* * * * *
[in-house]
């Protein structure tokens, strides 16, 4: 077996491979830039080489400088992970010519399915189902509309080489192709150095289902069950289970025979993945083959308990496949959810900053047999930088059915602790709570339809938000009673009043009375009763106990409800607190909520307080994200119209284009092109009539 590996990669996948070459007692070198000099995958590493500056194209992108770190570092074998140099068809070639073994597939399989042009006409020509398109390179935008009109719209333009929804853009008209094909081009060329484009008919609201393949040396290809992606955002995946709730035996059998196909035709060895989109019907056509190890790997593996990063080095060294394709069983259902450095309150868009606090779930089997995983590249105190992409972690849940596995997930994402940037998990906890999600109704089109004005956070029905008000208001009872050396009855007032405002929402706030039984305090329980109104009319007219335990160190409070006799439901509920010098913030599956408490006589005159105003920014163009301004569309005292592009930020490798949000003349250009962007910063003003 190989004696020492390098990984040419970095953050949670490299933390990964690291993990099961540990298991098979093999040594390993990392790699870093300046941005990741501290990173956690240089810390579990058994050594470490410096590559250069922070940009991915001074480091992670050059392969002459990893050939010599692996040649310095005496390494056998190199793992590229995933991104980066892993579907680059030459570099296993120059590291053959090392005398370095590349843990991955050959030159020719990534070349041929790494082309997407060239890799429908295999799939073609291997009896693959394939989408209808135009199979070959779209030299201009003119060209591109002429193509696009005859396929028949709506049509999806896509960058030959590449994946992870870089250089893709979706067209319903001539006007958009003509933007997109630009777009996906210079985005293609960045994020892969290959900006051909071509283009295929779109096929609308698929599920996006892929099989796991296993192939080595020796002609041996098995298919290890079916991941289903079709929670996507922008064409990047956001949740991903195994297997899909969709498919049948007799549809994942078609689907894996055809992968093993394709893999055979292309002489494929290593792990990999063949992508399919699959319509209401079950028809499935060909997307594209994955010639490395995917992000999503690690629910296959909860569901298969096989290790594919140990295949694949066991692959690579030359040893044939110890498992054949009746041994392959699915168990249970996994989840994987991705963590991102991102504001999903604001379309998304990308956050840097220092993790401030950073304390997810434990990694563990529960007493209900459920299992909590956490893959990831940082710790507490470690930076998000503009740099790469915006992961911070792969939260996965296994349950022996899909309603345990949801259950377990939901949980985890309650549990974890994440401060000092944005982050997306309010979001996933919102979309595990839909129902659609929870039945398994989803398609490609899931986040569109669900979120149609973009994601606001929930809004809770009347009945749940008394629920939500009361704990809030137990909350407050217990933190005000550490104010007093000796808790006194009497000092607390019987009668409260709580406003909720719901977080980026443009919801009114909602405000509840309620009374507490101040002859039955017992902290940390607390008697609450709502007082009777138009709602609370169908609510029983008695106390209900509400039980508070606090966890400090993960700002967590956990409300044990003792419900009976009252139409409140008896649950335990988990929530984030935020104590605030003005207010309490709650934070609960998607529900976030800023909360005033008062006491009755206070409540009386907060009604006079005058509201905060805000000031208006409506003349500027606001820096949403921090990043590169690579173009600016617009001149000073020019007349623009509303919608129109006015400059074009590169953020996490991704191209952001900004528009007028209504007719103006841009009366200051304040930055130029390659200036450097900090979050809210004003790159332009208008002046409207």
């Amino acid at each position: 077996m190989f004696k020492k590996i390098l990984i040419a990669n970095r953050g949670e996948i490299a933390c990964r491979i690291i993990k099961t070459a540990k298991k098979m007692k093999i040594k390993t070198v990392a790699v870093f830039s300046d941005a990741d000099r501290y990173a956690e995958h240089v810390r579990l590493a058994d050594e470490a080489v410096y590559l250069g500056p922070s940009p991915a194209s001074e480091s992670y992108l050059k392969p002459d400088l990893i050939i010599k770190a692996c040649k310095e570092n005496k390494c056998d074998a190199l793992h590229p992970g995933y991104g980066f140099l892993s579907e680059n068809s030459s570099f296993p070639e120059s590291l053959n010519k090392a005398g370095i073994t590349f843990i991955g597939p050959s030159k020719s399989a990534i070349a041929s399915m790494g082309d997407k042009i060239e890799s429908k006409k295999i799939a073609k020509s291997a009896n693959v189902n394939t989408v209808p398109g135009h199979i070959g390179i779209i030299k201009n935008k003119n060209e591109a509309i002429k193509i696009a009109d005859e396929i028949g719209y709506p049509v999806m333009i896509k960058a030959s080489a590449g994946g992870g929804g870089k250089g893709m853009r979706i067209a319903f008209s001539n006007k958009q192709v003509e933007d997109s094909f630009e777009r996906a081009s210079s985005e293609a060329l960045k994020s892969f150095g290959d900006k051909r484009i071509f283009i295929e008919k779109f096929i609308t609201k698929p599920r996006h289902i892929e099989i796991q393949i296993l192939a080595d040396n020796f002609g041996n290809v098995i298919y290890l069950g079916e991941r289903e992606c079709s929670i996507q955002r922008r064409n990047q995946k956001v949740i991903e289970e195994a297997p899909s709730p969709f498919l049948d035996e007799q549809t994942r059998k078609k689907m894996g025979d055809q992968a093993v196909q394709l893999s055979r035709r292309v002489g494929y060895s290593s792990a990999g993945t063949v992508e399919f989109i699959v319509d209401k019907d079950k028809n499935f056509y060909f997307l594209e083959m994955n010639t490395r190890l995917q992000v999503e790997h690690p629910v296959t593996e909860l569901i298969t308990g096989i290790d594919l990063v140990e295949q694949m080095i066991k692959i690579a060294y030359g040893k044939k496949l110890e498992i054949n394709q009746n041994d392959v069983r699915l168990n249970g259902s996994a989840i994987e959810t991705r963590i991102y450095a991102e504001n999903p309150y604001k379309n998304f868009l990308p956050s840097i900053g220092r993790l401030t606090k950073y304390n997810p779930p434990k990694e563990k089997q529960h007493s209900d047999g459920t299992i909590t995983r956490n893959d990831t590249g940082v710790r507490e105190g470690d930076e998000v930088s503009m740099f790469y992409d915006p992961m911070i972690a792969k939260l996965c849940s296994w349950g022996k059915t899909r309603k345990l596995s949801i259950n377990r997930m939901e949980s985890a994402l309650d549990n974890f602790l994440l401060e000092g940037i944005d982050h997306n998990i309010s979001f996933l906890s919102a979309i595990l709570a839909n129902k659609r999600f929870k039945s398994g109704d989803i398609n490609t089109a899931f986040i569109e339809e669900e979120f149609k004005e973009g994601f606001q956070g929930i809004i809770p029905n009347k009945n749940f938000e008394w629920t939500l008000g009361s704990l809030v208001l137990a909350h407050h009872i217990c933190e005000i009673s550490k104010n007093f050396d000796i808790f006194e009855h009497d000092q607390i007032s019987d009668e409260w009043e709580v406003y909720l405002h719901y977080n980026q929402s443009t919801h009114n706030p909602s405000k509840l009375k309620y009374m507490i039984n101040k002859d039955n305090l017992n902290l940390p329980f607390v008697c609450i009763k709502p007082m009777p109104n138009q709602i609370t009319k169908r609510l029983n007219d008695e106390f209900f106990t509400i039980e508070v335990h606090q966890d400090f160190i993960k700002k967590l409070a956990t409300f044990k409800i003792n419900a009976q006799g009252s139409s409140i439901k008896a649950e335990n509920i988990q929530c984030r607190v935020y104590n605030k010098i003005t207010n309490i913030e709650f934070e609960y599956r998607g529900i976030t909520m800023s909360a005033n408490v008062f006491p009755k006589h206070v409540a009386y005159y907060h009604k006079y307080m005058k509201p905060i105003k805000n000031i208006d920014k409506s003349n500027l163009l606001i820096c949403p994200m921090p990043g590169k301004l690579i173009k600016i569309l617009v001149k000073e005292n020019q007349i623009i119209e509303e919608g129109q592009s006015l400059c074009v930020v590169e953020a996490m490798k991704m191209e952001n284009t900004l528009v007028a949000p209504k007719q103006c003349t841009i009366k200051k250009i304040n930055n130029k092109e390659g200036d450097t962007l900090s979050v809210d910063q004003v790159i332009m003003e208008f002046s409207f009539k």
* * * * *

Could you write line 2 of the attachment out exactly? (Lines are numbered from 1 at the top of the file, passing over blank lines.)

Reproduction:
């Protein structure tokens, strides 16, 4: 077996491979830039080489400088992970010519399915189902509309080489192709150095289902069950289970025979993945083959308990496949959810900053047999930088059915602790709570339809938000009673009043009375009763106990409800607190909520307080994200119209284009092109009539 590996990669996948070459007692070198000099995958590493500056194209992108770190570092074998140099068809070639073994597939399989042009006409020509398109390179935008009109719209333009929804853009008209094909081009060329484009008919609201393949040396290809992606955002995946709730035996059998196909035709060895989109019907056509190890790997593996990063080095060294394709069983259902450095309150868009606090779930089997995983590249105190992409972690849940596995997930994402940037998990906890999600109704089109004005956070029905008000208001009872050396009855007032405002929402706030039984305090329980109104009319007219335990160190409070006799439901509920010098913030599956408490006589005159105003920014163009301004569309005292592009930020490798949000003349250009962007910063003003 190989004696020492390098990984040419970095953050949670490299933390990964690291993990099961540990298991098979093999040594390993990392790699870093300046941005990741501290990173956690240089810390579990058994050594470490410096590559250069922070940009991915001074480091992670050059392969002459990893050939010599692996040649310095005496390494056998190199793992590229995933991104980066892993579907680059030459570099296993120059590291053959090392005398370095590349843990991955050959030159020719990534070349041929790494082309997407060239890799429908295999799939073609291997009896693959394939989408209808135009199979070959779209030299201009003119060209591109002429193509696009005859396929028949709506049509999806896509960058030959590449994946992870870089250089893709979706067209319903001539006007958009003509933007997109630009777009996906210079985005293609960045994020892969290959900006051909071509283009295929779109096929609308698929599920996006892929099989796991296993192939080595020796002609041996098995298919290890079916991941289903079709929670996507922008064409990047956001949740991903195994297997899909969709498919049948007799549809994942078609689907894996055809992968093993394709893999055979292309002489494929290593792990990999063949992508399919699959319509209401079950028809499935060909997307594209994955010639490395995917992000999503690690629910296959909860569901298969096989290790594919140990295949694949066991692959690579030359040893044939110890498992054949009746041994392959699915168990249970996994989840994987991705963590991102991102504001999903604001379309998304990308956050840097220092993790401030950073304390997810434990990694563990529960007493209900459920299992909590956490893959990831940082710790507490470690930076998000503009740099790469915006992961911070792969939260996965296994349950022996899909309603345990949801259950377990939901949980985890309650549990974890994440401060000092944005982050997306309010979001996933919102979309595990839909129902659609929870039945398994989803398609490609899931986040569109669900979120149609973009994601606001929930809004809770009347009945749940008394629920939500009361704990809030137990909350407050217990933190005000550490104010007093000796808790006194009497000092607390019987009668409260709580406003909720719901977080980026443009919801009114909602405000509840309620009374507490101040002859039955017992902290940390607390008697609450709502007082009777138009709602609370169908609510029983008695106390209900509400039980508070606090966890400090993960700002967590956990409300044990003792419900009976009252139409409140008896649950335990988990929530984030935020104590605030003005207010309490709650934070609960998607529900976030800023909360005033008062006491009755206070409540009386907060009604006079005058509201905060805000000031208006409506003349500027606001820096949403921090990043590169690579173009600016617009001149000073020019007349623009509303919608129109006015400059074009590169953020996490991704191209952001900004528009007028209504007719103006841009009366200051304040930055130029390659200036450097900090979050809210004003790159332009208008002046409207």